On Serving ISA Salmon, Voice of the People

| January 23, 2013
January 22, 2013 - 3:33pm

ASF NOTE: The decision by Cooke Aquaculture to process ISA Quarantined NS Salmon has raised significant commentary. In this case, letters to Halifax's main newspaper.

Fine dining?

Want to take your family out for dinner? Here is an invitation that may soon be offered.

Dinner Invitation:  Place: Province House, Halifax

Cost: Free

Sponsored by Premier Darrell Dexter and Fisheries and Aquaculture Minister Sterling Belliveau

Menu: Farmed salmon from off the coast of Liverpool

A Jan. 21 Canadian Press article in The Chronicle Herald reported that about 240,000 salmon from a quarantined Cooke Aquaculture salmon farm near Liverpool are being shipped to the firm’s fish plant in Blacks Harbour, N.B., for processing for the consumer market.

These salmon have been declared fit to eat by the Canadian Food Inspection Agency(CFIA). They are perfectly fit to eat. The only problem they have is that they are dying from infectious salmon anemia (ISA) — yes, all 240,000 of them.

Well, now that we know that fish which are dying are fit to eat, just maybe Cooke Aquaculture will get another $25 million (with $6 million being a forgivable loan) from Premier Dexter to open a new chain of restaurants.

Since the wild Atlantic salmon have almost disappeared, and with this news of the dying aquaculture salmon, it’s easy to understand why the LaHave River Salmon Association has opted for roast beef at its annual dinner and auction this coming Saturday night.

Lowell R. DeMond, Bridgewater

Selling sick salmon

Re: “Cooke to process 240,000 quarantined salmon in N.B.” (Jan. 21).

Cooke Aquaculture will sell feedlot salmon from the quarantined waters in the Liverpool Bay, Coffin Island site, to Canadian consumers.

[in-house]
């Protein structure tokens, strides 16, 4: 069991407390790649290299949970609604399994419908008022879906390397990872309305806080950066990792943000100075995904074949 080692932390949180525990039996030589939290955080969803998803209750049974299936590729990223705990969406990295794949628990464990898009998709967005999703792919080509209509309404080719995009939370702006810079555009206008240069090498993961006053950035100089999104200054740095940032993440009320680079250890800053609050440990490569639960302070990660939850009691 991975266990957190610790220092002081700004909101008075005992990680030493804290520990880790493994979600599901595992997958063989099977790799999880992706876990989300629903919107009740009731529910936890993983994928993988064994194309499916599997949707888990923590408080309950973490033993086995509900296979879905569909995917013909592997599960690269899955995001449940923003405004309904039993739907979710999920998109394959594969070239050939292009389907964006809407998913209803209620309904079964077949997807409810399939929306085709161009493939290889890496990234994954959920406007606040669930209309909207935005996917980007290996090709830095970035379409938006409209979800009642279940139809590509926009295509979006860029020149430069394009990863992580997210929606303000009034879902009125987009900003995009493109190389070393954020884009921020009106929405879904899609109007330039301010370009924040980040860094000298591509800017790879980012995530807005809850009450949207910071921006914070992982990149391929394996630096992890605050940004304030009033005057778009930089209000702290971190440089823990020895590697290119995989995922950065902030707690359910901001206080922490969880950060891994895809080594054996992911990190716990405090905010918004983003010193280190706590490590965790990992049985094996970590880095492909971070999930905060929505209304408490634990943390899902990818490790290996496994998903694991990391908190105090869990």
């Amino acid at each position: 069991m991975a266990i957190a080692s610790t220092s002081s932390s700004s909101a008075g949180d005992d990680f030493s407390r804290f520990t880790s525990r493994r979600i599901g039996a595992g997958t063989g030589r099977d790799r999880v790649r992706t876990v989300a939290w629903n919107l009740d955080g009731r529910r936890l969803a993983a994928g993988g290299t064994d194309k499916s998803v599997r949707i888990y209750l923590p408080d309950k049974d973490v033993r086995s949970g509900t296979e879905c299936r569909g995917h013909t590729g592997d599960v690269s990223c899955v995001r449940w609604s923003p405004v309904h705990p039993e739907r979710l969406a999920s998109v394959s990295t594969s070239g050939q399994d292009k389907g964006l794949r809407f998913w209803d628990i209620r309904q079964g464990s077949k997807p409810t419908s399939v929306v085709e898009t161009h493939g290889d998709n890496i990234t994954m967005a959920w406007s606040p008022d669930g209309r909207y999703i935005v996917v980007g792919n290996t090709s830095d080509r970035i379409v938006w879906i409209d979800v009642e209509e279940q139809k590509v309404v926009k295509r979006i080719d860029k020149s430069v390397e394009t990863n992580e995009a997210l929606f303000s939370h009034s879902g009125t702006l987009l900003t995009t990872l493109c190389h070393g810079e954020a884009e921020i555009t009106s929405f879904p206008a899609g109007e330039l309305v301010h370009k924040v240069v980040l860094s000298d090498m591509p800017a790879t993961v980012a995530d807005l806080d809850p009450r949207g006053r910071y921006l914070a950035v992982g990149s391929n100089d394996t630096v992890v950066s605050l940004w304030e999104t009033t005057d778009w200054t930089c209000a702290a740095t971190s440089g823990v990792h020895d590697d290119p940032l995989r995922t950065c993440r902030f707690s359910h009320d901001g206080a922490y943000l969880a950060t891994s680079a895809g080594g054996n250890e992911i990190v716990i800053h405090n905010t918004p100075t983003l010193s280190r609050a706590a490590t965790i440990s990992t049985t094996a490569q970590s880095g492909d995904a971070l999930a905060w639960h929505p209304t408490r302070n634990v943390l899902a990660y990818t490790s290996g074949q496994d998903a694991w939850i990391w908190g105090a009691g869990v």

In 2012, because of ISA outbreaks, CFIA ordered Cooke to destroy hundreds of thousands of salmon at its site near Shelburne Harbour, and quarantined salmon at the Coffin Island site. Cooke voluntarily destroyed 40,000 of the Coffin Island fish, but the remaining salmon from these ISA-infected waters are heading to market, apparently with the blessing of the Canadian Food Inspection Agency.

How can it be ethical to sell sick salmon to consumers?

As consumers, we only have one choice to protect our health and that is to boycott feedlot salmon. That means all Atlantic salmon sold as fresh, smoked or frozen because all Atlantic salmon sold at grocery stores or by fish mongers in Atlantic Canada come from salmon feedlots.

Enjoy life, eat healthy: boycott farmed salmon.

Darrell Tingley, Lunenburg

Sound appetizing?

Minister Belliveau stated in 2012 that when fish raised in open pens become diseased, “it’s just a normal day” for the aquaculture industry — an accurate prediction of what Nova Scotians could expect from open pen fish farming.

Nova Scotian diseased salmon now has the dubious distinction of being processed and sold to consumers. The question is: Why would anyone want to consume this product? Cooke Aquaculture states (Jan. 21 article) that when ISA-tainted fish are processed, the plant must be disinfected. Sound appetizing?

Another milestone for Cooke Aquaculture and the Dexter government. What a way to put Nova Scotia on the map. Please pass the lobster.

Sindy Horncastle, Jordan Bay

Not much of a ‘strategy’

Re: “Fish farm tests found wanting” (Jan. 17). Why was the Owl’s Head salmon farm allowed to continue operation when the Department of Fisheries and Aquaculture’s own monitoring data showed pollution from the pens at the site over four times above the “acceptable” limit?

Why were specific monitoring locations actually moved away from areas showing higher levels of sulphide pollution, thus invalidating data consistency? Does this not actually breach the department’s own policy and procedures? And is this also happening at other fish farm sites?

If this reflects Minister Sterling Belliveau’s “aquaculture strategy” and his “science,” then the waters around Nova Scotia, and our traditional fisheries, are indeed in danger from the pollution of open pen fin-fish feedlots. It is also one more reason why so many Nova Scotians have lost all trust in the current NDP government.

Dave Maynard, Spry Bay